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Professor Bill Finch-Savage





Life Sciences
University of Warwick
Tel: +44(0)24 7657 4968

Research Interests

Seeds are the means of delivering genetic information across space and time, not only in natural systems and conservation programmes, but crucially in agriculture where the world seed market is predicted to soon exceed US$40 billion. My research interests focus on understanding and enhancing the performance of seeds in this process and subsequent seedling establishment. The latter phase is fundamental to efficient crop production and the species balance of natural plant communities. Of particular interest is the response of seeds to environmental signals and the control of seed germination timing through dormancy which dominates seedling establishment. In my view, to understand these responses it is essential to integrate knowledge from laboratory studies with understanding of the soil surface complex in which the seed functions. Nevertheless, seed ecology, physiology and molecular biology have tended to be studied by separate scientific communities and with limited reference to the soil physical environment. The vision supporting my research has been to bring these different disciplines together to develop a better understanding of seed behaviour.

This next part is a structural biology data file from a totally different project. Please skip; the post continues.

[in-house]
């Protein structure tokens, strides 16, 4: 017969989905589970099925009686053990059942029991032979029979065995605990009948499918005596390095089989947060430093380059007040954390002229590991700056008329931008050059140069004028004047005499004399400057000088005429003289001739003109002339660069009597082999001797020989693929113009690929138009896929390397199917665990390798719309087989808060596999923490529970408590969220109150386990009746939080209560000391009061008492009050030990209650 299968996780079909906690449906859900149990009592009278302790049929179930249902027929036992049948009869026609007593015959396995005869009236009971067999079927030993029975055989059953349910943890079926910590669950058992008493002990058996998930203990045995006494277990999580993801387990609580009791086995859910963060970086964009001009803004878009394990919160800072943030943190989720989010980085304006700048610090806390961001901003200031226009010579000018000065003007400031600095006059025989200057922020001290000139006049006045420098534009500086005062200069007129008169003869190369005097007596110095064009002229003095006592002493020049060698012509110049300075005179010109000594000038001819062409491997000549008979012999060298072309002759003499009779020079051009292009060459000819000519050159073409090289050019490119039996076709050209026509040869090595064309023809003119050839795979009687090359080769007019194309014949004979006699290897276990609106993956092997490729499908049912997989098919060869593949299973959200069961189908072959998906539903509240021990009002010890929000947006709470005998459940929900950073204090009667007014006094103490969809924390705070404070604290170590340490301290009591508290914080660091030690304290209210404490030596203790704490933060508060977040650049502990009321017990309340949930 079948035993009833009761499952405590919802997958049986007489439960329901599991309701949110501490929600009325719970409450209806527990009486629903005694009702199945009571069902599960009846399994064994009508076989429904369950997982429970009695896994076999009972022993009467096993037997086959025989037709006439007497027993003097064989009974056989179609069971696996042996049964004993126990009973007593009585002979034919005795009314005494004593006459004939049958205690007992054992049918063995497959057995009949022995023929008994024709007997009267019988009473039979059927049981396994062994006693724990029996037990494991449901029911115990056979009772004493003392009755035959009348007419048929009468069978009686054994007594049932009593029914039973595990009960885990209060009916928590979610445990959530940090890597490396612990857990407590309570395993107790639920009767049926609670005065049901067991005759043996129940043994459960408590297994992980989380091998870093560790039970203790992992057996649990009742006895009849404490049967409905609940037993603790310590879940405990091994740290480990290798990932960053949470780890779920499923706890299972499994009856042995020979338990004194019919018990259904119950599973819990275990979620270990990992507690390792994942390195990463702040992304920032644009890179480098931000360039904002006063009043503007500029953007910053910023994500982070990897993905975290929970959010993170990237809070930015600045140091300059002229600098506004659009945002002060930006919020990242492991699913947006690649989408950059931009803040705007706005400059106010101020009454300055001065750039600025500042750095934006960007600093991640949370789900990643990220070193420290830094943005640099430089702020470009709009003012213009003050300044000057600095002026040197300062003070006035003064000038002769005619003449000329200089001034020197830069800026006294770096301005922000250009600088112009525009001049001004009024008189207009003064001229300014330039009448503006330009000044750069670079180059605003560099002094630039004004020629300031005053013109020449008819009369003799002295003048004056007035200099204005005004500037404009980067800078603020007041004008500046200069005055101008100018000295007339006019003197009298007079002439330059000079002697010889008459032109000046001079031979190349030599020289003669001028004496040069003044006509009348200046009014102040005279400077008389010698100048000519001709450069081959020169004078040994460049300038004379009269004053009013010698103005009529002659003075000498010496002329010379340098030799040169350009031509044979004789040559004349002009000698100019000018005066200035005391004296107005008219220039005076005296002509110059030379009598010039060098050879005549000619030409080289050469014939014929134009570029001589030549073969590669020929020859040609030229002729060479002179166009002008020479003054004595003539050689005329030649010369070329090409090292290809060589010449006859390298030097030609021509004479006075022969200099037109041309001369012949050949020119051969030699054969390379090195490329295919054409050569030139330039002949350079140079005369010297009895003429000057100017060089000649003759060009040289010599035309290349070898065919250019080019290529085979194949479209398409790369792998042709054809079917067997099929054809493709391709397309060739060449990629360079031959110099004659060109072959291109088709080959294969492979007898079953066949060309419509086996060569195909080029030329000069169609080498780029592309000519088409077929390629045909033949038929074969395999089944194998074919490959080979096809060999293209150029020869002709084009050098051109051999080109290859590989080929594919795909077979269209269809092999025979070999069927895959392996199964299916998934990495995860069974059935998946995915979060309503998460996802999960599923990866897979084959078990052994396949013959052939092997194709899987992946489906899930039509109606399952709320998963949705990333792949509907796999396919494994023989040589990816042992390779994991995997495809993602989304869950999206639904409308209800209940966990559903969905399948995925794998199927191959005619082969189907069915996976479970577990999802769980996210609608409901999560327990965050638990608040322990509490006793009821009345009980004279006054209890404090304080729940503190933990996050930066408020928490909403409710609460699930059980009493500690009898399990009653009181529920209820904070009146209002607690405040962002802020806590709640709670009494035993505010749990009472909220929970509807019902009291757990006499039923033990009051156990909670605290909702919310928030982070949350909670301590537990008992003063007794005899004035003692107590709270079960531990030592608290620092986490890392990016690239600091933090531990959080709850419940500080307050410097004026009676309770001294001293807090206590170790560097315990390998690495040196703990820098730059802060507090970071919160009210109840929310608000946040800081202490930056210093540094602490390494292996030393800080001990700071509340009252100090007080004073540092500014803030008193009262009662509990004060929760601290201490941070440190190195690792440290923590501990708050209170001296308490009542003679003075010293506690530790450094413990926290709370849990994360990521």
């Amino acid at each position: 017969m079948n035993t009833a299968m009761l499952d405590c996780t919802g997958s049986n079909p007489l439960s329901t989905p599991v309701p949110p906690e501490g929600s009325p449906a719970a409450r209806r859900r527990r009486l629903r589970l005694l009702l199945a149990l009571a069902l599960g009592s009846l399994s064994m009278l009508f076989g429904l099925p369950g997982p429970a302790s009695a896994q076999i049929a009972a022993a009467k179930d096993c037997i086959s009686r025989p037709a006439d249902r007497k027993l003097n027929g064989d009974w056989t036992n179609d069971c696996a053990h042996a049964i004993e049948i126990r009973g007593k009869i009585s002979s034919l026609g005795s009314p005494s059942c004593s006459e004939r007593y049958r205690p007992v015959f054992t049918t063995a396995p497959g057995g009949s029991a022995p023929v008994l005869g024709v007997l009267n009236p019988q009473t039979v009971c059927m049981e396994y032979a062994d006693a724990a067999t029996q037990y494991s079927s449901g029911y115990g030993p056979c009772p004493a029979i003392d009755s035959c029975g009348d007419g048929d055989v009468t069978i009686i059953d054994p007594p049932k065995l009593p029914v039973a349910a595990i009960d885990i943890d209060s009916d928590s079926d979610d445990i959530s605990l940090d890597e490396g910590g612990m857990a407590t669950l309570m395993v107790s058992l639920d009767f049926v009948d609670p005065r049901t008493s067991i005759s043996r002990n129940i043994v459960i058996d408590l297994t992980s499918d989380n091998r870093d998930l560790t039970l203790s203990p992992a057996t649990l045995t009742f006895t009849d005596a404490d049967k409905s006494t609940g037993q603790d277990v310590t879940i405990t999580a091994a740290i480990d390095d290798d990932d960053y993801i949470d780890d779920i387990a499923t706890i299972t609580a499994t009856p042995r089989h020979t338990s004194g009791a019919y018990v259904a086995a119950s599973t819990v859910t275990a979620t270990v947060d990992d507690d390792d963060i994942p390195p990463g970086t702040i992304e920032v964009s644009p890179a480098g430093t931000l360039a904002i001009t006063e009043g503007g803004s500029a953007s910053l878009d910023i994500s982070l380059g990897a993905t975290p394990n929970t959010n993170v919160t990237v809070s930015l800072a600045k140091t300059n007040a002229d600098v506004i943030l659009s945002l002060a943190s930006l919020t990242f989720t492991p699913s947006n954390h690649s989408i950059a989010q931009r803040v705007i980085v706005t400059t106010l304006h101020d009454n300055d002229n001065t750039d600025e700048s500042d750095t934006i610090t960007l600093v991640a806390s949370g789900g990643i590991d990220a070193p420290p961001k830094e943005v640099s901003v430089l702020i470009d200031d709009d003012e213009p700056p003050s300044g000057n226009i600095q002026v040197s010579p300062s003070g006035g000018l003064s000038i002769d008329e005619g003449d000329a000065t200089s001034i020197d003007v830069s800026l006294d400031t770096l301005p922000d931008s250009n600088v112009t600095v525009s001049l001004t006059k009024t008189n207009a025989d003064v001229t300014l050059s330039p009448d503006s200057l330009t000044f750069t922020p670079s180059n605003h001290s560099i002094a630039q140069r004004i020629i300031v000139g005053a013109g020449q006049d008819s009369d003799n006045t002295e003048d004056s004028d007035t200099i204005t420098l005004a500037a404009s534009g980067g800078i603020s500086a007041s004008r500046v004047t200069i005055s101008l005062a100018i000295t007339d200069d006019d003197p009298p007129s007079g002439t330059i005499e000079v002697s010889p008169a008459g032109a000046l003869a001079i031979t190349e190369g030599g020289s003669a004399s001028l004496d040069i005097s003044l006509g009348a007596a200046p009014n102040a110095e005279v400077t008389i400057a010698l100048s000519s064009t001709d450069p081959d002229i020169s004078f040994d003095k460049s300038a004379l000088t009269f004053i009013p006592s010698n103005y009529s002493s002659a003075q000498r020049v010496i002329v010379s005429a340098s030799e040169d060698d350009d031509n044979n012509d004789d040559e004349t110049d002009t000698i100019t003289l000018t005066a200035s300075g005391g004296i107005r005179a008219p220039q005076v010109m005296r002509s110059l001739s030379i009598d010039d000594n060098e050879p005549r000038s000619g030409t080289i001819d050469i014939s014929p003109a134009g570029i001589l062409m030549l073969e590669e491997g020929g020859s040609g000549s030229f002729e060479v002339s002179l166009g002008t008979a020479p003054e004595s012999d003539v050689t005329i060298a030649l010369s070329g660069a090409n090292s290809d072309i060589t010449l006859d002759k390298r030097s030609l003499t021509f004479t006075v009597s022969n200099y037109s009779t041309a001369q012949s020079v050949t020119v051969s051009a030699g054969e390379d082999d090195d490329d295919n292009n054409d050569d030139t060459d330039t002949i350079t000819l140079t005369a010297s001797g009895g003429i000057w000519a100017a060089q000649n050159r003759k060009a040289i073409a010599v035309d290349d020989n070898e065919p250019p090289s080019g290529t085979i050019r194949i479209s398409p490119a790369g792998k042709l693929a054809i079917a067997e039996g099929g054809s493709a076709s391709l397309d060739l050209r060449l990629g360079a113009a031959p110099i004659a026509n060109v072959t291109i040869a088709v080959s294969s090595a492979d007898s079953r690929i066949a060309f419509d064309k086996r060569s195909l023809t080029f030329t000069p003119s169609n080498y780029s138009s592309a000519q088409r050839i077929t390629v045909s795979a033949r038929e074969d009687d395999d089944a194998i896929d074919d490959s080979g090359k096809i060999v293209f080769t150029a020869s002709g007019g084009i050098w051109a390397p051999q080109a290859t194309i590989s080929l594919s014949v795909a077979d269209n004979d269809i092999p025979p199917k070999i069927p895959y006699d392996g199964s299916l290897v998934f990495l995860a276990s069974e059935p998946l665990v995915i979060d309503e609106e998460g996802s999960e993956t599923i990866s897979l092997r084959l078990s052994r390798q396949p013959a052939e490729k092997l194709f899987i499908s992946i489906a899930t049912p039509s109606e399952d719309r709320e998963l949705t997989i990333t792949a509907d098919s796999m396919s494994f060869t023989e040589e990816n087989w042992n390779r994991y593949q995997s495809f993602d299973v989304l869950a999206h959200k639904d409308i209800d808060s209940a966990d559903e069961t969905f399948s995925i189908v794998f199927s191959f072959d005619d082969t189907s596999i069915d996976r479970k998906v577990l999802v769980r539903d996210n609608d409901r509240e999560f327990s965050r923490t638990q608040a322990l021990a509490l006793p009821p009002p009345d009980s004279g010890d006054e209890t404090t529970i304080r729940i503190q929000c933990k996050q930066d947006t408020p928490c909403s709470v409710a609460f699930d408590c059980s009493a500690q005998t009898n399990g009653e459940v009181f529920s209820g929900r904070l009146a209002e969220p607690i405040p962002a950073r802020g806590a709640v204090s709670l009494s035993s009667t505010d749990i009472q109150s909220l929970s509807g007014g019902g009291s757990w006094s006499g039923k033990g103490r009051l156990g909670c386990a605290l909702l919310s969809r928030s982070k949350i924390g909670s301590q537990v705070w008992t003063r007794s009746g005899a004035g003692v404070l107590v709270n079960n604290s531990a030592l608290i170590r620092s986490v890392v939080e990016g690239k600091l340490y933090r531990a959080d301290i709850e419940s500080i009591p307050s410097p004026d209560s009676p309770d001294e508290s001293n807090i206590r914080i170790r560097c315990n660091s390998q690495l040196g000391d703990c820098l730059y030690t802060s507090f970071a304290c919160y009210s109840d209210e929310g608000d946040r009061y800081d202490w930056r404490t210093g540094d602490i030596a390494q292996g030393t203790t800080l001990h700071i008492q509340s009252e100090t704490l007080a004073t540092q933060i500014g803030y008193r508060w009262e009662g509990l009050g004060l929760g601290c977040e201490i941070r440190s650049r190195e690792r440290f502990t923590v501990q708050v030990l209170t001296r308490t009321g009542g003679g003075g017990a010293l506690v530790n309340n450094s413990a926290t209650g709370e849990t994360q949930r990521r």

I am now in the process of retirement so that I am no longer taking on new projects and students. However, I am actively involved in a number of experimental collaborations and continue to submit manuscripts for publication.


Bill graduated with a BA in Biology from the University of York and a PhD in crop physiology from the University of Reading. He joined the National Vegetable Research Station in 1981 following four years as a science manager in industry. He transferred to Horticulture Research International and then the University of Warwick while based at the Wellesbourne Campus. Throughout he led a series of physiological and molecular biological projects on many aspects of seed science and seedling establishment. Bill is a Fellow of the Royal Society of Biology and was President of the International Society for Seed Science 2011-2014.

Research Projects

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